git stopped working with 1.7.1

Christopher Faylor
Mon Sep 27 23:03:00 GMT 2010

On Mon, Sep 27, 2010 at 02:24:05PM -0400, Bill Hoffman wrote:
>On 9/27/2010 12:38 PM, Kevin Layer wrote:
>> Eric Blake<>  wrote:
>>>> On 03/11/2010 04:03 PM, Charles Wilson wrote:
>>>>>> If it is not being worked on... I agree with Brian.  This is a serious
>>>>>> impediment to using Cygwin 1.7.  I would think it would be of top
>>>>>> priority.
>>>>> Only people who experience the problem can diagnose, debug, and fix it.
>>>>> git works fine for me under cygwin-1.7.1 (Vista, NTFS), so...
>>>>> Has the cygwin git maintainer been able to verify/reproduce the error?
>>>>> If not, then there's no way he can help you.
>>>> I have sometimes seen the problem, but it has never been a show-stopper
>>>> for me (I fall back to http cloning), and, so far, it has not percolated
>>>> high enough to the top of my TODO list to be worth the investment of my
>>>> time on it.
>> I notice it is still broken (as of last week when I updated to the
>> latest versions of everything and tested it).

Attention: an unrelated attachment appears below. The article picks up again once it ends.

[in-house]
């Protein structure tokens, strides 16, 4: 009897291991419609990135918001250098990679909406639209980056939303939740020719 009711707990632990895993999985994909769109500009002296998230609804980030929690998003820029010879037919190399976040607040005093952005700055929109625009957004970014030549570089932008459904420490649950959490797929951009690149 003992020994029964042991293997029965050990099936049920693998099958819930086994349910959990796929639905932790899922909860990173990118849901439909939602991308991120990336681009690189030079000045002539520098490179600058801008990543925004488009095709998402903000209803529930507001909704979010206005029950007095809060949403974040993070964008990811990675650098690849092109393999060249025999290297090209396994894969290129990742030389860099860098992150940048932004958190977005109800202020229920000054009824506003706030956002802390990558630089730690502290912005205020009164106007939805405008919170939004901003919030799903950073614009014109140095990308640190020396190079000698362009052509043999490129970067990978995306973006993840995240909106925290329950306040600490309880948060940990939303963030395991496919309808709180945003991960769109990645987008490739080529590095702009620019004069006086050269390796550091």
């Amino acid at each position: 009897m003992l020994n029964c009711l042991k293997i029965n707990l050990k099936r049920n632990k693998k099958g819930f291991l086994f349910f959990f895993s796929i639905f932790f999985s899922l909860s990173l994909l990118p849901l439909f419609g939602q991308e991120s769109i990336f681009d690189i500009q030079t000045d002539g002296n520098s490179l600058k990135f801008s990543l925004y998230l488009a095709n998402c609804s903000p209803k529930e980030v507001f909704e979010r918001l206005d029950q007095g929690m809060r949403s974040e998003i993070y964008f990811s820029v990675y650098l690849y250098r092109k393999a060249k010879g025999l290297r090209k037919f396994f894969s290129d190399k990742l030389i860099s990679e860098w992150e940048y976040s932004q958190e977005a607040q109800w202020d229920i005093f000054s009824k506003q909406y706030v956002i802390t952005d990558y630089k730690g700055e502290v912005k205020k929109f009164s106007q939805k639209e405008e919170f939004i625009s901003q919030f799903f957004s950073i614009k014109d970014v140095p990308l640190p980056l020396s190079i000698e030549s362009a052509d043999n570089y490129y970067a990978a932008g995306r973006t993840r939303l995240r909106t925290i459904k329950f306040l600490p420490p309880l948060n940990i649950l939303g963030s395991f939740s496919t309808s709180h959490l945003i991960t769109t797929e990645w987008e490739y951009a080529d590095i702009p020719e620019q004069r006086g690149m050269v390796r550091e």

>> Any further news on when will be fixed?
>> As for it not being a show-stopper for you, I just want to point out
>> that there are many of us out here that do not have the luxury of
>> switching to HTTP cloning when this fails.  So, for us, it's a
>> show-stopper that requires us to use putty to use git at all.
>I came up with a way to reproduce this if a developer wanted to try and 
>fix it.
>That post can be seen here:
>git/ssh on cygwin are pretty much broken at this point...

And, when I tried this, it pointed to an actual problem in git rather than
a problem in Cygwin so that limits what is meant by "developer".

Isn't git normally used for source control management by programmers?
If this is such a bad problem why isn't one of those programmers looking
into it and proposing a fix?  That's one of the reasons for free
software - you can fix the problems yourself.

And, before someone inevitably opines that I'm just being mean, I have
to point out that this really is how many open source projects work.
People who are not maintainers actually do propose fixes.


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